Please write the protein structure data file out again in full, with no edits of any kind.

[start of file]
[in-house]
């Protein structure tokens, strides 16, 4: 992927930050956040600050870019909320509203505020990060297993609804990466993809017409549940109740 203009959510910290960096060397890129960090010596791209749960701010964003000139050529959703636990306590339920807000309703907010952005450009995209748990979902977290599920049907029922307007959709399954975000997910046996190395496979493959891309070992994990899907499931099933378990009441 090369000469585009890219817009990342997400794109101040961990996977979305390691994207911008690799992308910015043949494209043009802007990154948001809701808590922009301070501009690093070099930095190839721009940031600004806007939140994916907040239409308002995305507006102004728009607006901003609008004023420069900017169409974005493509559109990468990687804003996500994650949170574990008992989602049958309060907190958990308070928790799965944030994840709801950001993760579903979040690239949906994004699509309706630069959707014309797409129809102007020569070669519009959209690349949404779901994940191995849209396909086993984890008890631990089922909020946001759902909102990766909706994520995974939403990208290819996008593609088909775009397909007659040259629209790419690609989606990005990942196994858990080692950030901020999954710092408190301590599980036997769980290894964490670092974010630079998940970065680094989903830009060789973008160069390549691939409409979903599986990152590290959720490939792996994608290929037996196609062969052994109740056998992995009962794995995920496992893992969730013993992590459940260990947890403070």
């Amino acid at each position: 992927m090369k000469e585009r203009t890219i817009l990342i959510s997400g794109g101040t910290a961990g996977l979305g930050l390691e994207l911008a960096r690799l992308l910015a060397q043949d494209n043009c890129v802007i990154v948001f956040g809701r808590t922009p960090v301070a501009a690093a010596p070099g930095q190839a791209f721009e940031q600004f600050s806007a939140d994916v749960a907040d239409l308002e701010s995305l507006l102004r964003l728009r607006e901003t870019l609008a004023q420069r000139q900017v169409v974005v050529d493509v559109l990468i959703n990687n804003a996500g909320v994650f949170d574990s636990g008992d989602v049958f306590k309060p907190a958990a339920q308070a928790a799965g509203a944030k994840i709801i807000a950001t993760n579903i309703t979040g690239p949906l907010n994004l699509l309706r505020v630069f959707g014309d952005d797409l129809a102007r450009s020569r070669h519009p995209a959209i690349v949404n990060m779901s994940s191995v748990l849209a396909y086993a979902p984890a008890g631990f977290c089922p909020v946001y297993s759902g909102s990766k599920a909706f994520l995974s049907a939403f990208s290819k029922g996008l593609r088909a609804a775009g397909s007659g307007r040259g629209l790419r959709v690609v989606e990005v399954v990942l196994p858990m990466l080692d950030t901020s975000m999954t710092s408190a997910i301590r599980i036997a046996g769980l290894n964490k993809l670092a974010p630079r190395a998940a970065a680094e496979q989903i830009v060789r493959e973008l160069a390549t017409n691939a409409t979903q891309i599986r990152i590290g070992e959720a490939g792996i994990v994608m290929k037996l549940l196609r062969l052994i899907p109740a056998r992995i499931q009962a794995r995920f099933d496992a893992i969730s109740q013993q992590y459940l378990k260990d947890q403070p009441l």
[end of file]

[in-house]
């Protein structure tokens, strides 16, 4: 992927930050956040600050870019909320509203505020990060297993609804990466993809017409549940109740 203009959510910290960096060397890129960090010596791209749960701010964003000139050529959703636990306590339920807000309703907010952005450009995209748990979902977290599920049907029922307007959709399954975000997910046996190395496979493959891309070992994990899907499931099933378990009441 090369000469585009890219817009990342997400794109101040961990996977979305390691994207911008690799992308910015043949494209043009802007990154948001809701808590922009301070501009690093070099930095190839721009940031600004806007939140994916907040239409308002995305507006102004728009607006901003609008004023420069900017169409974005493509559109990468990687804003996500994650949170574990008992989602049958309060907190958990308070928790799965944030994840709801950001993760579903979040690239949906994004699509309706630069959707014309797409129809102007020569070669519009959209690349949404779901994940191995849209396909086993984890008890631990089922909020946001759902909102990766909706994520995974939403990208290819996008593609088909775009397909007659040259629209790419690609989606990005990942196994858990080692950030901020999954710092408190301590599980036997769980290894964490670092974010630079998940970065680094989903830009060789973008160069390549691939409409979903599986990152590290959720490939792996994608290929037996196609062969052994109740056998992995009962794995995920496992893992969730013993992590459940260990947890403070």
């Amino acid at each position: 992927m090369k000469e585009r203009t890219i817009l990342i959510s997400g794109g101040t910290a961990g996977l979305g930050l390691e994207l911008a960096r690799l992308l910015a060397q043949d494209n043009c890129v802007i990154v948001f956040g809701r808590t922009p960090v301070a501009a690093a010596p070099g930095q190839a791209f721009e940031q600004f600050s806007a939140d994916v749960a907040d239409l308002e701010s995305l507006l102004r964003l728009r607006e901003t870019l609008a004023q420069r000139q900017v169409v974005v050529d493509v559109l990468i959703n990687n804003a996500g909320v994650f949170d574990s636990g008992d989602v049958f306590k309060p907190a958990a339920q308070a928790a799965g509203a944030k994840i709801i807000a950001t993760n579903i309703t979040g690239p949906l907010n994004l699509l309706r505020v630069f959707g014309d952005d797409l129809a102007r450009s020569r070669h519009p995209a959209i690349v949404n990060m779901s994940s191995v748990l849209a396909y086993a979902p984890a008890g631990f977290c089922p909020v946001y297993s759902g909102s990766k599920a909706f994520l995974s049907a939403f990208s290819k029922g996008l593609r088909a609804a775009g397909s007659g307007r040259g629209l790419r959709v690609v989606e990005v399954v990942l196994p858990m990466l080692d950030t901020s975000m999954t710092s408190a997910i301590r599980i036997a046996g769980l290894n964490k993809l670092a974010p630079r190395a998940a970065a680094e496979q989903i830009v060789r493959e973008l160069a390549t017409n691939a409409t979903q891309i599986r990152i590290g070992e959720a490939g792996i994990v994608m290929k037996l549940l196609r062969l052994i899907p109740a056998r992995i499931q009962a794995r995920f099933d496992a893992i969730s109740q013993q992590y459940l378990k260990d947890q403070p009441l």